This was an experimental crossover biomechanical study which builds on previous exploratory work and compares spinal movement at both the cervical spine and lumbar spine between ‘chain cabling’ and ‘roof off’ extrication types. Roof off was chosen as it is the most frequently delivered technique by rescue services .
Participant: A single healthy volunteer was recruited to participate in this study and completed all experiments. The participant was briefed on the study, had access to a participant information sheet in advance and completed written informed consent prior to participation.
Data Collection: The participant’s height and weight were recorded prior to being fitted with the Inertial Measurement Unit (IMU) (Xsens Awinda; Xsens Technologies B.V., Enschede, Netherlands). The characteristics of IMU’s and their suitability to extrication research are described elsewhere . The IMU sensor was attached to the head using a headband. The thorax was assumed to be rigid and sensors were positioned over the clavicular notch on the sternum, and over each scapula using a tight-fitting elastic vest. A sensor was positioned on the sacrum by attaching the sensor to shorts using hook-and-loop fastening, to prevent upward travel, and securing the sensor against the body with an elastic belt. The participant was equipped with fire-retardant PPE and a helmet (with visor) to provide head and face protection. Orientation data were collected from each sensor via a wi-fi link and sampled at a rate of 40Hz. A rigid cervical collar was worn throughout this study as we have previously demonstrated that they reduce movement during extrication . A Laerdal (Laerdal Medical Corp., Stavanger, Norway) Stifneck collar was fitted by a member of the study team trained in its use and in accordance with manufacturer guidance.
Vehicle preparation: The vehicle type was pre-specified as a 5-door hatchback as this represents the commonest vehicle type on UK roads . Details of the ‘Chain Cabling’ car preparation and process can be found in Box 1. For the ‘Roof removal’ data collection, the car was pre-prepared with the A, B and C posts and the roof removed facilitating a vertical extrication technique. All sharp edges were made safe. The participant was provided with Manual In-Line Neck Stabilisation (MILNS) throughout, the back support of the driver’s seat was reclined mechanically and the Long Spinal Board (LSB) inserted to the seat base. The participant was then slid up the board until they were horizontally situated (securely) on the LSB.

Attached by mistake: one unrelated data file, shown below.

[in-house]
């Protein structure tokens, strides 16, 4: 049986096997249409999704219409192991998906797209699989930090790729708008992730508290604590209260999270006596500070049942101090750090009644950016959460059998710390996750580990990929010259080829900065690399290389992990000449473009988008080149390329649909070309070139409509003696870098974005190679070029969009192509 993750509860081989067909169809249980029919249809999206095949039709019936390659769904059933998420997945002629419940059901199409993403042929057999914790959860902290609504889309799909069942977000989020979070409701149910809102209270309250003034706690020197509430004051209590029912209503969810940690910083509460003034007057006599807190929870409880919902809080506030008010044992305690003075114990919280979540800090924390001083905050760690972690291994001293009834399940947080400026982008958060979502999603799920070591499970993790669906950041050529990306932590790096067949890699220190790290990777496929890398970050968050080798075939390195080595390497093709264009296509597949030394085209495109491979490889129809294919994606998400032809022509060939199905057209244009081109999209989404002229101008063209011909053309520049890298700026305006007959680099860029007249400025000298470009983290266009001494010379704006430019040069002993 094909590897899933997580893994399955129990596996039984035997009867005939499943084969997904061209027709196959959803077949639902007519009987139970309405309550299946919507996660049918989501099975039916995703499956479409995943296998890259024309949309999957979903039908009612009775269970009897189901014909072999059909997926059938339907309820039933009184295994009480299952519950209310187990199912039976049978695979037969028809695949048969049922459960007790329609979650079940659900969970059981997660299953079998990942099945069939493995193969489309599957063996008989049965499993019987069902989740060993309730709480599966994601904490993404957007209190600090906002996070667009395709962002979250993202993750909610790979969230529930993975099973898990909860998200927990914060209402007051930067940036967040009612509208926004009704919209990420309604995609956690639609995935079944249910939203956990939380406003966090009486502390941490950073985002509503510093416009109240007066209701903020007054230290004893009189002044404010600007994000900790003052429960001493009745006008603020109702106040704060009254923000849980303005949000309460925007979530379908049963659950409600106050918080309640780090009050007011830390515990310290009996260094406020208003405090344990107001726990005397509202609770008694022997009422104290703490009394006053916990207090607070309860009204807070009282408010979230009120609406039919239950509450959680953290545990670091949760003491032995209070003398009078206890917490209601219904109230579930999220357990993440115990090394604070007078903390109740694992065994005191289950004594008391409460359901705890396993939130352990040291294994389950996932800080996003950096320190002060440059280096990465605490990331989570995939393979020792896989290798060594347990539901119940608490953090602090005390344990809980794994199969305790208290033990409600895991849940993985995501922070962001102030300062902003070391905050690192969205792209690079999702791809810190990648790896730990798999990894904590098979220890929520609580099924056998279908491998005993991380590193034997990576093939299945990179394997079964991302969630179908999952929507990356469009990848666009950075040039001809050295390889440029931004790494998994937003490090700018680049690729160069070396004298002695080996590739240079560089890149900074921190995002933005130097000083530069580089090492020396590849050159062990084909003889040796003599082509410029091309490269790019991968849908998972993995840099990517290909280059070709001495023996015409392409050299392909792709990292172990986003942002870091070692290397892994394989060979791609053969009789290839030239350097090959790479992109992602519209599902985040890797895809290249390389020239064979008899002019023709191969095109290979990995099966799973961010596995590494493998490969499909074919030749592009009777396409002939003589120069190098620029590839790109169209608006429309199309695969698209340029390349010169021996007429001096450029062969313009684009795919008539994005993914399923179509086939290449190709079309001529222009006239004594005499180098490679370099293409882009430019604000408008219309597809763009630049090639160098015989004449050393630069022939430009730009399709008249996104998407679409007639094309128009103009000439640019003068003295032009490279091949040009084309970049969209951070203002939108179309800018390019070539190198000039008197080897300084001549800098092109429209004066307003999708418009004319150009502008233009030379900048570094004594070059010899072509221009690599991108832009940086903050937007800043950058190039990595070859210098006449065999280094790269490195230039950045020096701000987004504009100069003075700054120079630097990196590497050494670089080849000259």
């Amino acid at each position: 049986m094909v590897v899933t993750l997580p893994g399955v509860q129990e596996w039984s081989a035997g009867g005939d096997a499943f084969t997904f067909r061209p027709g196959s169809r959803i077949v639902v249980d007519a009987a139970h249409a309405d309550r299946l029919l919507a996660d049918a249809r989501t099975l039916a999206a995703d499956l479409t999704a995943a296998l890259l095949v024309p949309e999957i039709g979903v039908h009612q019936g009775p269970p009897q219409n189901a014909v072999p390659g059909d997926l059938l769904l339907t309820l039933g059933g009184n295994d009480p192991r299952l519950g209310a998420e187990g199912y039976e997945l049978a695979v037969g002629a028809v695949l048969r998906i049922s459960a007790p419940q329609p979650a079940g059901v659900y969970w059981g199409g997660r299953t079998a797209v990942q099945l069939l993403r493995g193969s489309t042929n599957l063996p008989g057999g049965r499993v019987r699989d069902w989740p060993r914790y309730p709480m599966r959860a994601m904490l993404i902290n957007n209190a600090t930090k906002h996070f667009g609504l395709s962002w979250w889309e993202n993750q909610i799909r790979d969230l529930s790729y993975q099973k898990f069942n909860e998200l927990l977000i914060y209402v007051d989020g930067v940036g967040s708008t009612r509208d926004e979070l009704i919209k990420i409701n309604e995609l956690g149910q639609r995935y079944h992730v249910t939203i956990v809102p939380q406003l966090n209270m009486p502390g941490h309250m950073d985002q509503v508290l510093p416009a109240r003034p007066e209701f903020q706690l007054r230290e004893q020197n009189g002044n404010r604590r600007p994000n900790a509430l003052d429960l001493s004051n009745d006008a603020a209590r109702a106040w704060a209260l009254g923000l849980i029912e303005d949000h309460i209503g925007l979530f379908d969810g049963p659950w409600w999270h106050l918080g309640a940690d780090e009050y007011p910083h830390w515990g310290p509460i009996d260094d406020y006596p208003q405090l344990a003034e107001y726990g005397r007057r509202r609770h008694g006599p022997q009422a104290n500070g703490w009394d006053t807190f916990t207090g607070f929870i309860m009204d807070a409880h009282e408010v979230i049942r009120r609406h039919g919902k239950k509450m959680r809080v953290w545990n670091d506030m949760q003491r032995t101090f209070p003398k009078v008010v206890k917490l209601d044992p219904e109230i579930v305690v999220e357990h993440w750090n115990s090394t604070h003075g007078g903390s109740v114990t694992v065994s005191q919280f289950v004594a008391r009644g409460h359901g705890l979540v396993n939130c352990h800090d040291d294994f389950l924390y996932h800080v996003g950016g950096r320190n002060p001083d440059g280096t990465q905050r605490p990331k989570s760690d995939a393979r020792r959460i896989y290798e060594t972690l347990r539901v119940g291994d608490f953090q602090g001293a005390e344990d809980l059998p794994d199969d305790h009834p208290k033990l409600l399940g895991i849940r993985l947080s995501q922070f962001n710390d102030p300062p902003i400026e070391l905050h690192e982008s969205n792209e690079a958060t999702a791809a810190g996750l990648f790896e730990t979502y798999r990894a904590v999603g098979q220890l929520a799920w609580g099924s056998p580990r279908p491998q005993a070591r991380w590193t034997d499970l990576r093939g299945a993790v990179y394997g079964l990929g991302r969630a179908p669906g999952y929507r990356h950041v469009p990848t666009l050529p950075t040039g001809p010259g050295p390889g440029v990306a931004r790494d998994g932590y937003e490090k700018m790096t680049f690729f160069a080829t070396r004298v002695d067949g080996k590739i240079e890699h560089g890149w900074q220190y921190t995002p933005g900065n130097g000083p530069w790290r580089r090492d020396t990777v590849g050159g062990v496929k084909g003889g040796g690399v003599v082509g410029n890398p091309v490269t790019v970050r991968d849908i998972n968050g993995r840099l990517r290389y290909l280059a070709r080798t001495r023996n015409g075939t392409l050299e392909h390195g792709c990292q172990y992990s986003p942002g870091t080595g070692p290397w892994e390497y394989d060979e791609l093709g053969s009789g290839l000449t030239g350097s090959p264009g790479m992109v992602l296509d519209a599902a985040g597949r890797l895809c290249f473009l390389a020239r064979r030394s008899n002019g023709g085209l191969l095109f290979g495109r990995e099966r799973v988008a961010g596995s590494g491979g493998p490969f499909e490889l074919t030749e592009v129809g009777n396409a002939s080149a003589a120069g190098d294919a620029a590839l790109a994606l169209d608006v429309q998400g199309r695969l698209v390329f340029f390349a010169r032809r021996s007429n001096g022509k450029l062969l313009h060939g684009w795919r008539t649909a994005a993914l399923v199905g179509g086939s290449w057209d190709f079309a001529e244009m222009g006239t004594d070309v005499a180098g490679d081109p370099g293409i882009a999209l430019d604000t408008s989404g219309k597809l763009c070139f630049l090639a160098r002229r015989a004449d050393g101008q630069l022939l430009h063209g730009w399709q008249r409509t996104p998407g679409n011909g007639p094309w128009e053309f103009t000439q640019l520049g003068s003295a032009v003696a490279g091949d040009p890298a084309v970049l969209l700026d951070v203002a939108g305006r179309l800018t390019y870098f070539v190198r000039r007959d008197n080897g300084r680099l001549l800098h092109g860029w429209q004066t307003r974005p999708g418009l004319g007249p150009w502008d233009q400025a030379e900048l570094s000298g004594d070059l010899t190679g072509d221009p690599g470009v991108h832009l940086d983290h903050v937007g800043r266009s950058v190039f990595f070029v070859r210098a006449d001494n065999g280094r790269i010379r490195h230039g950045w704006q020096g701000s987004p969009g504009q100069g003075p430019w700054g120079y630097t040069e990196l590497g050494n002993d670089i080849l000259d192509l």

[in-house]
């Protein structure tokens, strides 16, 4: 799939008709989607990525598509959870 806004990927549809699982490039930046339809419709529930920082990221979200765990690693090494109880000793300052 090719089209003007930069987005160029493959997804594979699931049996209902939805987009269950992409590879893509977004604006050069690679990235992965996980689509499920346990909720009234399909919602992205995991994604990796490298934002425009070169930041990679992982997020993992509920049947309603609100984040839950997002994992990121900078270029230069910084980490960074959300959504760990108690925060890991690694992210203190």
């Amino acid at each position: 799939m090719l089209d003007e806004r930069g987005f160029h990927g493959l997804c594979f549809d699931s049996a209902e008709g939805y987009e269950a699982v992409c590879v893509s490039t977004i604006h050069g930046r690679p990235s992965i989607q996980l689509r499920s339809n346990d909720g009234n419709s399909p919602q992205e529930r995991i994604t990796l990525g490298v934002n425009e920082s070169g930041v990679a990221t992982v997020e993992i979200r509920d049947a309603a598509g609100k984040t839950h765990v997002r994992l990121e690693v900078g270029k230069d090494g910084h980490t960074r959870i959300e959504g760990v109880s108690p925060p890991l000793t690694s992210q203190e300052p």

Sample size: Previous work has provided mean and standard deviations for a range of volunteers undergoing ‘roof off’ extrication. Acknowledging its limitations, we used a minimally clinically important difference (MCID) derived from cadaveric work (2.7mm) . The power calculation was based on finding an anterior-posterior translational movement of 2.7mm with a significance level of 5% and a power of 80%, giving a sample size per group of 8 extrications.
Analysis: The IMU directly measures the segmental orientations from which relative motions can be calculated and reported, by assuming the relative rotations of adjacent vertebrae across the lumbar and cervical region are constant. Maximum excursions (movement from a hypothetical midline) were calculated for anterior/posterior (AP) and lateral (LR) movement of the cervical and lumbar spine, respectively. In addition to reporting maximum excursions (the single largest movement) we report “travel” - the cumulative total of all movements throughout the extrication .
Data were captured and analysed using the Biomechanics of Bodies (BoB Biomechanics Ltd, Bromsgrove, UK) software interface before being exported to Excel (Microsoft v. 16.9) and SPSS (IBM v. 25, Armonk NY) for further analysis and reporting. Maximal excursions, travel (total movement), standard deviation and confidence intervals are reported for each extrication type.
The study protocol was reviewed and approved by the University of Coventry Research Ethics Committee (reference number P88416) and the University of Cape Town, Human Research Ethics Committee (reference number 531/2021).